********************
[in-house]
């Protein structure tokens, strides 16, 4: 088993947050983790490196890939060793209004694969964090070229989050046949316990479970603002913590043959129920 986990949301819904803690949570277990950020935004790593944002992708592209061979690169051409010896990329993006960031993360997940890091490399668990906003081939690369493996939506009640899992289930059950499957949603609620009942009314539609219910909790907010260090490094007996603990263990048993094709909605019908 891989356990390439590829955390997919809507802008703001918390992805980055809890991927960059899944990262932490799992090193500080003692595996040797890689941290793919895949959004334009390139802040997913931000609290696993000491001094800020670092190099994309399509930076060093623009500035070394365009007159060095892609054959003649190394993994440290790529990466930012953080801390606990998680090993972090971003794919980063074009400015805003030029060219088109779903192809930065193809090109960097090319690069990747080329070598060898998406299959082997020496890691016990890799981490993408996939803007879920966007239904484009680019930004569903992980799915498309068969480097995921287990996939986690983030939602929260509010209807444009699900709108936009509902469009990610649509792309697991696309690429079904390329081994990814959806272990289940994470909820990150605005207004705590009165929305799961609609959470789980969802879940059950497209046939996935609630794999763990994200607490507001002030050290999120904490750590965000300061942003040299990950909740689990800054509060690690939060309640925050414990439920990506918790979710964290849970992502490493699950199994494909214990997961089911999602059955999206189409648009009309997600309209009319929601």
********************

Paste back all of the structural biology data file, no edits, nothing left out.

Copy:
[in-house]
């Protein structure tokens, strides 16, 4: 088993947050983790490196890939060793209004694969964090070229989050046949316990479970603002913590043959129920 986990949301819904803690949570277990950020935004790593944002992708592209061979690169051409010896990329993006960031993360997940890091490399668990906003081939690369493996939506009640899992289930059950499957949603609620009942009314539609219910909790907010260090490094007996603990263990048993094709909605019908 891989356990390439590829955390997919809507802008703001918390992805980055809890991927960059899944990262932490799992090193500080003692595996040797890689941290793919895949959004334009390139802040997913931000609290696993000491001094800020670092190099994309399509930076060093623009500035070394365009007159060095892609054959003649190394993994440290790529990466930012953080801390606990998680090993972090971003794919980063074009400015805003030029060219088109779903192809930065193809090109960097090319690069990747080329070598060898998406299959082997020496890691016990890799981490993408996939803007879920966007239904484009680019930004569903992980799915498309068969480097995921287990996939986690983030939602929260509010209807444009699900709108936009509902469009990610649509792309697991696309690429079904390329081994990814959806272990289940994470909820990150605005207004705590009165929305799961609609959470789980969802879940059950497209046939996935609630794999763990994200607490507001002030050290999120904490750590965000300061942003040299990950909740689990800054509060690690939060309640925050414990439920990506918790979710964290849970992502490493699950199994494909214990997961089911999602059955999206189409648009009309997600309209009319929601």